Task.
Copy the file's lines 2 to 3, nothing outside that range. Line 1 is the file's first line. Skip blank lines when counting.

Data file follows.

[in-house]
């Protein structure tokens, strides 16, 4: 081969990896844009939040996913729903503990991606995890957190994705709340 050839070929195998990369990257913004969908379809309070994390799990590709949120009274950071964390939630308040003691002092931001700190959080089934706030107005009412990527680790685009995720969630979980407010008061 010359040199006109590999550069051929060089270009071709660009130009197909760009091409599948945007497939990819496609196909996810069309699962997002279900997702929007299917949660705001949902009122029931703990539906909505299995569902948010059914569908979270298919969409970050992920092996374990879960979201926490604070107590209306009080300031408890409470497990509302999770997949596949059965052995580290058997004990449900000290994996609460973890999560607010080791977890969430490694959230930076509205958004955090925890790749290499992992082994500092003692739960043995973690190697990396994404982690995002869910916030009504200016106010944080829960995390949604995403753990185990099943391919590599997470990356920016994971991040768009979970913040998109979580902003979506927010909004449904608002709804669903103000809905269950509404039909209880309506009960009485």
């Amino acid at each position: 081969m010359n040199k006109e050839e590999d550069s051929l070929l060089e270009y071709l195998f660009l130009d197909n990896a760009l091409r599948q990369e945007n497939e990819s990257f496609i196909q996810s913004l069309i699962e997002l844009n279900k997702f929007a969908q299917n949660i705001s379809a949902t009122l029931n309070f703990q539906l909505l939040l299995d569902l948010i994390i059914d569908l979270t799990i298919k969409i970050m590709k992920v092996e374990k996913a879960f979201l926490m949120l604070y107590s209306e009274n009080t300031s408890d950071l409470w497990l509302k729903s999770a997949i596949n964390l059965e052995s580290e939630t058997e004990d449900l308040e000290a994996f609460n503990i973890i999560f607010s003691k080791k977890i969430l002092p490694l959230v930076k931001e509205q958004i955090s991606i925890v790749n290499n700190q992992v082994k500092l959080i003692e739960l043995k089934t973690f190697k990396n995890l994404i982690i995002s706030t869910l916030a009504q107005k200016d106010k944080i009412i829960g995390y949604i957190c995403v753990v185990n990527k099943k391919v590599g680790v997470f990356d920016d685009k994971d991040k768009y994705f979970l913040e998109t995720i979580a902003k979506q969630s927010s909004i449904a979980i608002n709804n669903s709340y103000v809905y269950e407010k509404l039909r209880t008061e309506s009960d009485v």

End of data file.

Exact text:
């Protein structure tokens, strides 16, 4: 081969990896844009939040996913729903503990991606995890957190994705709340 050839070929195998990369990257913004969908379809309070994390799990590709949120009274950071964390939630308040003691002092931001700190959080089934706030107005009412990527680790685009995720969630979980407010008061 010359040199006109590999550069051929060089270009071709660009130009197909760009091409599948945007497939990819496609196909996810069309699962997002279900997702929007299917949660705001949902009122029931703990539906909505299995569902948010059914569908979270298919969409970050992920092996374990879960979201926490604070107590209306009080300031408890409470497990509302999770997949596949059965052995580290058997004990449900000290994996609460973890999560607010080791977890969430490694959230930076509205958004955090925890790749290499992992082994500092003692739960043995973690190697990396994404982690995002869910916030009504200016106010944080829960995390949604995403753990185990099943391919590599997470990356920016994971991040768009979970913040998109979580902003979506927010909004449904608002709804669903103000809905269950509404039909209880309506009960009485």
């Amino acid at each position: 081969m010359n040199k006109e050839e590999d550069s051929l070929l060089e270009y071709l195998f660009l130009d197909n990896a760009l091409r599948q990369e945007n497939e990819s990257f496609i196909q996810s913004l069309i699962e997002l844009n279900k997702f929007a969908q299917n949660i705001s379809a949902t009122l029931n309070f703990q539906l909505l939040l299995d569902l948010i994390i059914d569908l979270t799990i298919k969409i970050m590709k992920v092996e374990k996913a879960f979201l926490m949120l604070y107590s209306e009274n009080t300031s408890d950071l409470w497990l509302k729903s999770a997949i596949n964390l059965e052995s580290e939630t058997e004990d449900l308040e000290a994996f609460n503990i973890i999560f607010s003691k080791k977890i969430l002092p490694l959230v930076k931001e509205q958004i955090s991606i925890v790749n290499n700190q992992v082994k500092l959080i003692e739960l043995k089934t973690f190697k990396n995890l994404i982690i995002s706030t869910l916030a009504q107005k200016d106010k944080i009412i829960g995390y949604i957190c995403v753990v185990n990527k099943k391919v590599g680790v997470f990356d920016d685009k994971d991040k768009y994705f979970l913040e998109t995720i979580a902003k979506q969630s927010s909004i449904a979980i608002n709804n669903s709340y103000v809905y269950e407010k509404l039909r209880t008061e309506s009960d009485v």